James Lawton: Wenger's folly could derail entire season

The biggest victim was Coquelin, whose young face wore a permanent mask of apprehension

It was supposed to be a bit of a football morality play: Stoke's throw-it-in-and-rough-'em-up routine against arguably the game's sweetest practitioners.

But soon enough it was nothing of the sort. More than anything, it was another example of the dangers of trying to outsmart everybody – and not least yourself.

Emboldened maybe by his retrieval of the third-round tie at West Ham with an easy flexing of his squad strength, Arsène Wenger sent too many untested kids – three to be precise – into a place which has proved itself capable of chilling the blood of gnarled old pros.

It was a self-inflicted wound at a pivotal point of a season of promise in which the FA Cup offered itself as probably Arsenal's best chance of ending the trophy drought of recent years.

There was another familiar victim. It was the old tournament itself and any sense that it might not necessarily be doomed to the status of a cup of convenience, somewhere you commit yourself wholeheartedly only when all else is lost.

This was the third successive season in which Arsenal made an inglorious exit which brought heavy questions about their ability to settle down to some serious accumulation of lost glory. In 2008 a brilliant run in the Premiership began to unravel after a humiliating 4-0 thrashing at Old Trafford, one in which, of all people, Nani was able to strut around like some Latin reincarnation of George Best.

Last season Chelsea nudged Arsenal aside so easily it was as though they were doing not much more than removing a speck of dust from a coffee table.

Yesterday the Premier League's foremost and arguably least scrupulous – at least in the aesthetics of the game – overachievers were allowed an almost formal passage into the fifth round. Stoke unfurled the unlovely but effective football cavemen ritual of having Rory Delap wipe down the ball with an ever-ready towel; Ricardo Fuller beat Lukasz Fabianski so easily he might have been outwitting a traffic bollard. Seventy seconds were on the clock and a familiar story was written in the grey sky.

For some reason best known to himself Wenger reckoned that such as Jay Emmanuel-Thomas, Francis Coquelin and Craig Eastmond could effectively turn the clock forward while Sol Campbell and Mikaël Silvestre moved it in the opposite direction. Both theories proved ruinous either side of Denilson's deflected free-kick, and when the cavalry finally arrived in the shape of Andrei Arshavin, Aaron Ramsey and Eduardo, they found that the authority which was poured back into the recovery at Upton Park was much more elusive this time.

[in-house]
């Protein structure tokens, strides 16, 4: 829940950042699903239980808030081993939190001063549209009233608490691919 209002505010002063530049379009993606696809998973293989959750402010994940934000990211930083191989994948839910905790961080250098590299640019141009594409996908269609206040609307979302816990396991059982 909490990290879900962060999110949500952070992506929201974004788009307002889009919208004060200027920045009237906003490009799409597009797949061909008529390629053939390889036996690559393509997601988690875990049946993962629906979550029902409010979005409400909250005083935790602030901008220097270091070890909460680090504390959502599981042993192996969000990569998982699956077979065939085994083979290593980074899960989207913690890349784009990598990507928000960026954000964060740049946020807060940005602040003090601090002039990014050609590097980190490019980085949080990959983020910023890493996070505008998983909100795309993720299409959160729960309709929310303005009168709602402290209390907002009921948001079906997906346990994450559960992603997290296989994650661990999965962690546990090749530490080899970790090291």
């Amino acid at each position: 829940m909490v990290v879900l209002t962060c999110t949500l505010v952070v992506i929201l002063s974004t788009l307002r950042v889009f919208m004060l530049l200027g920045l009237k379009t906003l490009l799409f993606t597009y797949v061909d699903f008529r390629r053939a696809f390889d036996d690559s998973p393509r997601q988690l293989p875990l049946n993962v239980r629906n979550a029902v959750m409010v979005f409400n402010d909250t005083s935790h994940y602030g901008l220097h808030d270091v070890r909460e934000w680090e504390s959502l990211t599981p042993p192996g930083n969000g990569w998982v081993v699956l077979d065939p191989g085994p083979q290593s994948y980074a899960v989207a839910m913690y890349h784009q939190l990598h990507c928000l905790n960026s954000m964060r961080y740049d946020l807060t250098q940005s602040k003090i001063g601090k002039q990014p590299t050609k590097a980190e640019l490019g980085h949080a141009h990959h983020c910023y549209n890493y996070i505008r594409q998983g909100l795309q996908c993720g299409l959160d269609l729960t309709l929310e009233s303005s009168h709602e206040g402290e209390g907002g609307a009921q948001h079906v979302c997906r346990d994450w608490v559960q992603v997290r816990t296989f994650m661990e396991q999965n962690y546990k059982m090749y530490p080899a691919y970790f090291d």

Ramsey, particularly, looked immense in the final stage of the West Ham game. Yesterday he could provide only fleeting assistance to the Little Big Man, Cesc Fabregas.

Where does this leave Arsenal? Back, you have to say, in the ether of seriously threatened momentum.

As a statement of priorities it was neither one thing nor the other – and also shot through with contradictions. Wenger had made a great play of alerting the referee Martin Atkinson to the physical pressure that a team of Arsenal's style and disposition could expect at Stoke – which before the game was enthusiastically trumpeted by the two-goal hero Fuller – and then sent in some of his players least capable of withstanding such treatment.

The most obvious victim of the decision was Coquelin, whose young face wore a permanent mask of apprehension until his ordeal was ended in the second half. Wenger has, of course, long been on the record with his bottom-line assessment of the value of winning the FA Cup. It is something that may please the fans, if not ultimately, and it is the kind of thing that, if you are a club of Arsenal's ambition, can somewhat tart up an essentially failed season. But, no, it is not much of a measuring stick in the modern game, much inferior anyway to finishing fourth in the Premier League and enjoying the Champions League revenue stream.

Practically speaking, Wenger is of course right. But there are important, even vital elements of football that can be lost in such calculations. Winning is a habit that can be mislaid with disastrous consequences and on a spring afternoon at Wembley winning the oldest knockout tournament of them all can still provide a powerful sense of well-being.

Chelsea, after their disappointments in the Champions League and the Premier League under Guus Hiddink, certainly seemed to benefit from the experience of pushing aside Arsenal in the semi-final and then overwhelming Everton.

After Arsenal crumbled against Chelsea, after taking the lead, Wenger shook his head sadly while praising the winning technique of his conquerors. "Chelsea are very good at pushing you into places where they want you, and then doing damage," he said. "It comes with experience."

If that was a salutary experience, you could hardly have guessed yesterday, especially not when Ricardo Fuller went plundering among the boys and the old men.

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